Employers, regulators look for workarounds amid mask shortagePosted On: Aug. 19, 2020 7:00 AM CST
Potential and actual shortages of personal protective equipment for health care workers has led to modified safety guidelines from regulators and put pressure on employers to find alternative solutions to keep staff and patients safe.
The California Department of Industrial Relations this month issued temporary changes to its guidance that health care workers be provided with certified respirators in light of shortages — a move in line with the U.S. Occupational Safety and Health Administration’s strategy to manage a well-documented mask shortage and its own safety rules.
“It’s an extremely challenging time for employers to be able to balance the immediate demands of helping their clients while at the same time making sure their employees are protected consistent with the OSHA rules,” said Andrew Brought, Kansas City, Missouri-based partner with Spencer Fane LLP, whose practice area includes OSHA and health and safety issues.
Nurses nationwide have made public pleas for better access to N95 masks, which are in line with federal guidelines, pre-fitted for individual users and capable of filtering out 95% of particles. The masks are viewed as standard issue for respiratory protection from a virus that medical experts say is airborne and transmitted via droplets.
Numerous regulatory agencies have acknowledged an N95 mask shortage, including Cal/OSHA and OSHA, and have cleared the way for employers to use alternatives, such as similar masks approved in other countries, and allowing reuse of personal protective equipment.
An OSHA spokeswoman said the federal guidelines say employers can use alternative face masks — such as less-protective surgical masks — yet “employers must still comply with the provisions of any standards that apply to the types of exposure their workers may face.” If no adequate protection is available, OSHA calls for employers to use other protocols to eliminate the risk of exposure, including “engineering” and “administrative” controls.
“There are multiple ways OSHA anticipates employers will protect their employees from a risk,” Mr. Brought said, adding that OSHA’s guidelines provide for employers to work around a potential mask shortage by limiting exposure. For example, a patient’s medical chart can be placed farther from the patient, or health care facilities can limit the number of professionals accessing a patient. Installing glass between patients and caregivers is another measure, he said.
“If you can’t get a steady supply of PPE you are going to have to rely on engineering or administrative controls,” he said.
Chantell Foley, a Louisville, Kentucky-based associate with Fisher Phillips LLP, said some of the biggest issues with regards to respiratory masks are ensuring the masks fit properly and training workers how to use them — an issue that caused OSHA to issue a citation to Cincinnati-based OHNH EMP LLC, which operates several nursing homes in Ohio.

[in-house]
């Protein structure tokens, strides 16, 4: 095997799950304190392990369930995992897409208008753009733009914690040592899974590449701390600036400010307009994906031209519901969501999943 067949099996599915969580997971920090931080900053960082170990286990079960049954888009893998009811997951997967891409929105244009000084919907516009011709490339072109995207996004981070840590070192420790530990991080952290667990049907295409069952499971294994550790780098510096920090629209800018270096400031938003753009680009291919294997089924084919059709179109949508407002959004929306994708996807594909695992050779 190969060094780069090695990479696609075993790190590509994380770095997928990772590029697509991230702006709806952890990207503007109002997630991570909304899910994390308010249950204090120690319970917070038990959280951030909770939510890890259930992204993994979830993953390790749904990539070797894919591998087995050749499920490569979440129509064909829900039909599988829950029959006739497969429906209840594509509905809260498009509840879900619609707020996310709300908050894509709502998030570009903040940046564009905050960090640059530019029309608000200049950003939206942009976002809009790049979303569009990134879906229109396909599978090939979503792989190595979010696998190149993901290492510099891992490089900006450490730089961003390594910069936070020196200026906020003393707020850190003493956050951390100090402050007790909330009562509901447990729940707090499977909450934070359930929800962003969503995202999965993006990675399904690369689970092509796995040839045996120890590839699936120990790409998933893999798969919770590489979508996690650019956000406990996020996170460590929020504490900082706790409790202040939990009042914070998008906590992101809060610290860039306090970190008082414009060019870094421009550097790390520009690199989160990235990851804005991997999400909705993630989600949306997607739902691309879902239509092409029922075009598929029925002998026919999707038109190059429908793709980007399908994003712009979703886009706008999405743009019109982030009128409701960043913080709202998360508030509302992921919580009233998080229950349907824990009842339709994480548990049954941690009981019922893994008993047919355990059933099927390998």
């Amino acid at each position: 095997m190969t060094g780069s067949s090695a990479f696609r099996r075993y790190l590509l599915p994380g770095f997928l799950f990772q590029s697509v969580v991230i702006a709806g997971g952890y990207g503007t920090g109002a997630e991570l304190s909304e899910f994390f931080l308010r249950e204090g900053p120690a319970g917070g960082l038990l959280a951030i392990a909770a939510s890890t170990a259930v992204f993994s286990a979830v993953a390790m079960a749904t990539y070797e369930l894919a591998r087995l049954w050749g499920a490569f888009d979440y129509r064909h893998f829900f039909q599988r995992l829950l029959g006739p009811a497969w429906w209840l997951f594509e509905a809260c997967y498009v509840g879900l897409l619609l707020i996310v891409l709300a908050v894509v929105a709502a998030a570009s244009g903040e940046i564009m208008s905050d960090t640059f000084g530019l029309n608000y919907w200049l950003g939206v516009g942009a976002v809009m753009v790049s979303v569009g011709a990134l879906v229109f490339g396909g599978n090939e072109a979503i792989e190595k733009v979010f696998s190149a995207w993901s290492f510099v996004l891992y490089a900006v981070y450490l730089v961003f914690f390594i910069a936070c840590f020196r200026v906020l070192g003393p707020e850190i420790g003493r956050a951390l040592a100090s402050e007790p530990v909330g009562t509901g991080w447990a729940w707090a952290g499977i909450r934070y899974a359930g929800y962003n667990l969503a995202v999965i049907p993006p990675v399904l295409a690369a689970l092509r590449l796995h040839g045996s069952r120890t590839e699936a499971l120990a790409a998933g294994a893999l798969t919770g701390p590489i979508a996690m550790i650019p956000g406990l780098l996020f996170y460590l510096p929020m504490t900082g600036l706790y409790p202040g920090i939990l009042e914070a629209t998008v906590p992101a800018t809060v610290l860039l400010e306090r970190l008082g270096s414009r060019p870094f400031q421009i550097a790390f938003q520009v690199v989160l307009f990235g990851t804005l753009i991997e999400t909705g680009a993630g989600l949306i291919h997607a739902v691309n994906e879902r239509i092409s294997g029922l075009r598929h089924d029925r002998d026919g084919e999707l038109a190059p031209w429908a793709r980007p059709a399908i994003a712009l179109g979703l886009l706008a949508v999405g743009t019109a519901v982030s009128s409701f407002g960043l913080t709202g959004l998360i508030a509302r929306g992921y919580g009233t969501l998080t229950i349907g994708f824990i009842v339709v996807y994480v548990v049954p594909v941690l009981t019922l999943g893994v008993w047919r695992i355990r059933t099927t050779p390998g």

That citation, announced July 21, described a “serious violation of two respiratory protection standards: failing to develop a comprehensive written respiratory protection program and failing to provide medical evaluations to determine employees' ability to use a respirator in the workplace.” OSHA also said it issued a Hazard Alert Letter regarding the company’s practice of allowing N95 respirator use for up to seven days and not conducting initial fit testing. Officials with OHNH EMP could not be reached for comment.
This “presents a dilemma in that OSHA acknowledged the nursing facility was attempting to comply but then they said they did not have a respiratory program in place,” Mr. Brought said, adding that the move could cause issues for other health care facilities facing shortages.
The lion’s share of OSHA complaints regarding COVID-19 come from the health care sector. According to OSHA data updated daily since April 20, as of Monday 623 complaints have come from “general medical and surgical hospitals” and 357 from “nursing care facilities,” which are among the top settings. Overall, 2,065 complaints have come from the health care sector, the most of any industry, according to OSHA.
Ms. Foley said health care employers will continue to be mired in the issue. “We can’t get a grasp on this disease, so as COVID-19 continues you are going to have your health care employees exposed and there will be an increasing need for these respirators,” she said.
One area where hospitals can improve their response to the shortage is leveraging technology to help with supply management and training, said Bill Schwacke, Philadelphia-based health care practice leader for technology firm Origami Risk LLC.
“The whole pandemic has put a spotlight on managing and distributing resources,” he said. “Half the battle is making sure the appropriate PPE is available, and the other half is understanding what the organization needs to do to track it.”
“Health care employers need to do the best they can to source N95 respirators, and in situations where that is not possible find alternative respirators that are authorized or evaluate other engineering or administrative controls that protect patients and employees,” Mr. Brought said. “As we are now getting on the second wave, it wouldn’t surprise me” to see more respirator shortages, he added.
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